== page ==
The 30,000 cyberpolice are insufficient to support a total reign of control over the Net. Their “Great Firewall” to protect the Web is much the same as the Great Wall, but ceaselessly under attack. One means of going around the wall is available through Wikipedia. “One can already announce the defeat of the authoritarian blockade of information,” assures the full-time blogger Zhang Shishe, alias “Tiger Temple,” whose desire is to, through the internet, become “the saint-savior of democracy in China.” “One can try by any means possible, but it can’t be possible to be defeated for only technical reasons,” states he. “Ultimately the construction of the Great Wall was an ordinary gesture, and we can consult the all same desires today.” According to him, it suffices to apprehend the method of the functionaries: “I don’t have the sense that they are animated by some immense zeal,” asserts Tiger Temple, “it’s like they have been decommissioned but still show up to work.”

Seminars. The system does fuction better for very targetted subjects, especially “6/4,” the 4th of June 1989, which always lies under complete blockade. The recent period, the netiyens, like the authoriteis, have reinforced their vigilance. “The risk of the Internet, is that they can accumulate evidence against you,” estimates a blogger, “so we pay much attention for a sensible period.” The 10th of May, for the first time in 20 years, 19 people, many of whom were historians, organized a seminar on the events of Tiananmen, in a local pocket of a Beijing-flavored hill. “We know that we are under surveillance,” explained a participant, “so we didn’t exchange any mail among ourselves.” Their debate went on for nine hours. “It is the traditional method which functions.”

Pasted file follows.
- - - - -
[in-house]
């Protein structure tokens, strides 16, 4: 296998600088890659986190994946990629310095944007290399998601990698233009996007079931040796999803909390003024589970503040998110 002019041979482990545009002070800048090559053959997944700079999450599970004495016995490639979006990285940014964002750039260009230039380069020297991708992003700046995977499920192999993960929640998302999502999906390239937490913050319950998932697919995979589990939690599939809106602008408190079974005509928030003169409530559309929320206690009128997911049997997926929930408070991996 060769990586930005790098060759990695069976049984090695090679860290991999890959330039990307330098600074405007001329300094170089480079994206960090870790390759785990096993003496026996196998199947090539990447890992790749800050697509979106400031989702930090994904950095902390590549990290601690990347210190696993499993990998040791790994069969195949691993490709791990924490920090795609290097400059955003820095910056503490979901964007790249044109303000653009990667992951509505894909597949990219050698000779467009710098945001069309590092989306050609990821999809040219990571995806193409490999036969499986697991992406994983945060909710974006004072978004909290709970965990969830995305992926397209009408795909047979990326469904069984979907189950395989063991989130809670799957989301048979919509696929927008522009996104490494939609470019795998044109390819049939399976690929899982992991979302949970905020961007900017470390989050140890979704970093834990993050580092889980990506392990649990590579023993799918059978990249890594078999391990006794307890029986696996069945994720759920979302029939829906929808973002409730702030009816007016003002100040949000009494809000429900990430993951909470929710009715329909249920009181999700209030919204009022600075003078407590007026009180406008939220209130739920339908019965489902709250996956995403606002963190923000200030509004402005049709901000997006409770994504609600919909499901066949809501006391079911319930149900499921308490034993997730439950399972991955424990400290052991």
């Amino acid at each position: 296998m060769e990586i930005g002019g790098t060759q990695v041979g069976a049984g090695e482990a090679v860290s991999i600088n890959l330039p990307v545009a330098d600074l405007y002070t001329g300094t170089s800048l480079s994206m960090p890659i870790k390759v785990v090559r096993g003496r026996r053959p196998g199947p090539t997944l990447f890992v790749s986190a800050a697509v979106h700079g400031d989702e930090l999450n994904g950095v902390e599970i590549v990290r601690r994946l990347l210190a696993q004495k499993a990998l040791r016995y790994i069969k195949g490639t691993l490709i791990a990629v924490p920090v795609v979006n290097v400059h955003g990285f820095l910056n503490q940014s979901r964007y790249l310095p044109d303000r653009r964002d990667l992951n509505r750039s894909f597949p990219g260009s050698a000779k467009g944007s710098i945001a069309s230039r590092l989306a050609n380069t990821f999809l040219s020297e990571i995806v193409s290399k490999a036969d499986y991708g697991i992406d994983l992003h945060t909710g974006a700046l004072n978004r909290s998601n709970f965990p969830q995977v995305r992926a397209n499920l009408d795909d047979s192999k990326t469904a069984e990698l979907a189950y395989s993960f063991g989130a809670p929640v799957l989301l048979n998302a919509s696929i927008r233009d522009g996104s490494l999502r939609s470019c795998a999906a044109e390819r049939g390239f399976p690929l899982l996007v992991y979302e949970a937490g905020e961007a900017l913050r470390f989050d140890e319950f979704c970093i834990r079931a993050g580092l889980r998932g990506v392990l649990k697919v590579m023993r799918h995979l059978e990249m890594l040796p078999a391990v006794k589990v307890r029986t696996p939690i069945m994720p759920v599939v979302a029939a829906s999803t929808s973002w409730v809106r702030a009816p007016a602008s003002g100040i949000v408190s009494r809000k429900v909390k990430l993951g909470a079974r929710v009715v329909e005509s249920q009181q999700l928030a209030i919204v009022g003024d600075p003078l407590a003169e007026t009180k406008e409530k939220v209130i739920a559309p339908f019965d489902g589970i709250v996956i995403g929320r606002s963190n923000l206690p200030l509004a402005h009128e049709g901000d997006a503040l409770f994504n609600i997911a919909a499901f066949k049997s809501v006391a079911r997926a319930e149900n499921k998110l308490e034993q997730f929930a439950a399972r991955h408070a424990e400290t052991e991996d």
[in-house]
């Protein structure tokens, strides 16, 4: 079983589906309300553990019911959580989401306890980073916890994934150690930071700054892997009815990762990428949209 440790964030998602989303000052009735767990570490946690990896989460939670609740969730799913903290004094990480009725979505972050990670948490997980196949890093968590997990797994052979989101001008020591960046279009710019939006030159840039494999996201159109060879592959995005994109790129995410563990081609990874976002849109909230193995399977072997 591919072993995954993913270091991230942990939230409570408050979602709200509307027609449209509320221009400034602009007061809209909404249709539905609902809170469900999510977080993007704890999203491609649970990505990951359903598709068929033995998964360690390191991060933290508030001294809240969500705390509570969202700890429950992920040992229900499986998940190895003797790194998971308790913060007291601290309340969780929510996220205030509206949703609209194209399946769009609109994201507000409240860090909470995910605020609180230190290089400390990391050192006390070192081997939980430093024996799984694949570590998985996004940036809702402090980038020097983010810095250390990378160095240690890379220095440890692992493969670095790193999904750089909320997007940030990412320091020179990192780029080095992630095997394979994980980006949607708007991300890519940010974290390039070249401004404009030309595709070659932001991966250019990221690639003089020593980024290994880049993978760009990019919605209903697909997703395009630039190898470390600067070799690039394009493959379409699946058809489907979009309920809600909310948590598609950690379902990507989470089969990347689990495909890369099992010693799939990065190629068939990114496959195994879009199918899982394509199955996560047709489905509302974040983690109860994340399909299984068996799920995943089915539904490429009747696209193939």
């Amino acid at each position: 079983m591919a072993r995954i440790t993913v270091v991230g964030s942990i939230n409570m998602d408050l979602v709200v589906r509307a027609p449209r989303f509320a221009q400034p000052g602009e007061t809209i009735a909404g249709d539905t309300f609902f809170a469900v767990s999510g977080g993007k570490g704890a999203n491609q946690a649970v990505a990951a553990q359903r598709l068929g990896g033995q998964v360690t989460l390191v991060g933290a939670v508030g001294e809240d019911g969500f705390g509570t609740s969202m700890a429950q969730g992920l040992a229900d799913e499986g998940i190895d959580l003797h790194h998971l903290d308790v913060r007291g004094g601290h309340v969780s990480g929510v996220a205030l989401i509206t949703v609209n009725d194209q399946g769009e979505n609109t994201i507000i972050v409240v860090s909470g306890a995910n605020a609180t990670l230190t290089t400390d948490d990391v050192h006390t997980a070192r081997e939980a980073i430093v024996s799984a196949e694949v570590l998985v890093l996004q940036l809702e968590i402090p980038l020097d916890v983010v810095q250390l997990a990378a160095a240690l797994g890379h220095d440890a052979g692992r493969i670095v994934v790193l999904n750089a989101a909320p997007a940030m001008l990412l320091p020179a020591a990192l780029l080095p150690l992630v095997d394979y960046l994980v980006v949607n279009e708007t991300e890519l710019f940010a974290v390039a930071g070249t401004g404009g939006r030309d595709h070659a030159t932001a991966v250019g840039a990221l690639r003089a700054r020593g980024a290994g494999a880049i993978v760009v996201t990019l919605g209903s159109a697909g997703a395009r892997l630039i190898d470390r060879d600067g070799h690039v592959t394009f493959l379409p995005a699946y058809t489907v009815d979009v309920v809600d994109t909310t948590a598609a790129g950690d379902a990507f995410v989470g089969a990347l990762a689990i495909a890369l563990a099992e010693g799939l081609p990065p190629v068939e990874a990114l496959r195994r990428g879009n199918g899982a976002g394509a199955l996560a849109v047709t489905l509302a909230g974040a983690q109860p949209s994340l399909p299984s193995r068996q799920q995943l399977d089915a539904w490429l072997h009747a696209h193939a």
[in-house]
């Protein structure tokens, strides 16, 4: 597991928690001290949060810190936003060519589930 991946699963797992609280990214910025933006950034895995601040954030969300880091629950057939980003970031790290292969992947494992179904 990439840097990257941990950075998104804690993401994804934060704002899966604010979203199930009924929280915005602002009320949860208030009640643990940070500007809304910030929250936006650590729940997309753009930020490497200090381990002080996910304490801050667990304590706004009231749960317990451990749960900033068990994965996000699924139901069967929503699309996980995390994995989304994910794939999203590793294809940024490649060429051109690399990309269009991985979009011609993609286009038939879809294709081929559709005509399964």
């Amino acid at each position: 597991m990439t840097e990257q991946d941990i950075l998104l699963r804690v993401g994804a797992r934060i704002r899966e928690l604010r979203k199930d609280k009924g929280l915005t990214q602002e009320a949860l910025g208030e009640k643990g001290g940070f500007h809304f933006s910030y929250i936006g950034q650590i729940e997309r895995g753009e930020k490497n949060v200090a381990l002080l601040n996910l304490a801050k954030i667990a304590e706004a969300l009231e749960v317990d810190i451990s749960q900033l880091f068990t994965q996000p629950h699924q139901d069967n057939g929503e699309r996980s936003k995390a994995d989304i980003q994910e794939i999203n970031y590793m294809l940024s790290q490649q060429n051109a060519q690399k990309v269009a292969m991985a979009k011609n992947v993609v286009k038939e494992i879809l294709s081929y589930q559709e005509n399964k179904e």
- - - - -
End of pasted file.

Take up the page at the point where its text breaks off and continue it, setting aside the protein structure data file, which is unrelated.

2. Fabice Rozié, “Chinese Publications Make their Revolution on the Internet [ L'édition chinoise fait sa révolution sur Internet],” Le Monde, 29 May 2009, “Des Livres” section, p. 8.
A person responsible for publications in Beijing just announded to his colleagues that currently, in preparation to advance capital into the American and European publishing houses, without regard to media, that China would invest up to the sum of 10 billion Yuan (more than 1 billion Euros). Is this an effect of cuts, or a rallying cry?

China pursuses in every case its methodical overture toward economic integration through the society of spectacle, now halfway on the course rom the Olympic Games in Peking 2008 to the World Exposition in Shanghai in 2010. Toward this October 2009, Chinese writers prepare to enter as a group on the international scee, in the next edition of “Foire de Francfort,” where several Chinese have been invited as guests of honor.

The announcement was made through the professional organization, Book China Forum, itself consecrated in order to expand the book industry in China and to aid its integration into international markets. Their seminar, which lasted from 11 to 13 May 2009, was organized at the initiative of Dana Ziyasheva, a counsellor of UNESCO in Peking, and partnered with the magazine China Publishing Today, and supported by French and Austrian book services as well as the British Council and australian Council. More than thirty speakkers, literary directors, lawyers, marketing professionals, agents, translators and journalists, took part in the debates — along, on the French side, with the presence of editors Manuel Carcassonne (Grasset) and Patrice Hofmann (Flammarion).

More later….


In combination with the Dalai Lama’s upcoming visit to Europe, these often emotive depictions of China’s past promise today to keep things boiling in their typically potent fashion.

NOTE on Libération: Anglophone readers wishing for a taste of the paper’s content on other issues are encouraged to consult its English-language site.